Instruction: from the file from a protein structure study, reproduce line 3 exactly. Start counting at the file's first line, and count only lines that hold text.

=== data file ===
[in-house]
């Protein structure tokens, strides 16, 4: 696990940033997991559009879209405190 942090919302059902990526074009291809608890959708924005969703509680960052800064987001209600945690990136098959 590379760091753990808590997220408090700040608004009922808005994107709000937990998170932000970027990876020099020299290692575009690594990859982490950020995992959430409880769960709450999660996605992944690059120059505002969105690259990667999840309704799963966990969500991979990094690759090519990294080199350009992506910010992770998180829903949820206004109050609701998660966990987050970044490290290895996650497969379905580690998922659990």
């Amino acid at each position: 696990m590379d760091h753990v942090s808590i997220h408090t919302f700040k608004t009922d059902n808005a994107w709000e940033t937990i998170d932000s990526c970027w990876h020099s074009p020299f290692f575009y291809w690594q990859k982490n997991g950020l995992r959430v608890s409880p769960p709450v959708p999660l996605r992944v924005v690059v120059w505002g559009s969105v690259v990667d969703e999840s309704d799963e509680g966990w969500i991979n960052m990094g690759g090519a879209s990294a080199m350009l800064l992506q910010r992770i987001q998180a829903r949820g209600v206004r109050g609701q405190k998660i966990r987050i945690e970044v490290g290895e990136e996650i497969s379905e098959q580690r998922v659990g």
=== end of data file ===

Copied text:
């Amino acid at each position: 696990m590379d760091h753990v942090s808590i997220h408090t919302f700040k608004t009922d059902n808005a994107w709000e940033t937990i998170d932000s990526c970027w990876h020099s074009p020299f290692f575009y291809w690594q990859k982490n997991g950020l995992r959430v608890s409880p769960p709450v959708p999660l996605r992944v924005v690059v120059w505002g559009s969105v690259v990667d969703e999840s309704d799963e509680g966990w969500i991979n960052m990094g690759g090519a879209s990294a080199m350009l800064l992506q910010r992770i987001q998180a829903r949820g209600v206004r109050g609701q405190k998660i966990r987050i945690e970044v490290g290895e990136e996650i497969s379905e098959q580690r998922v659990g």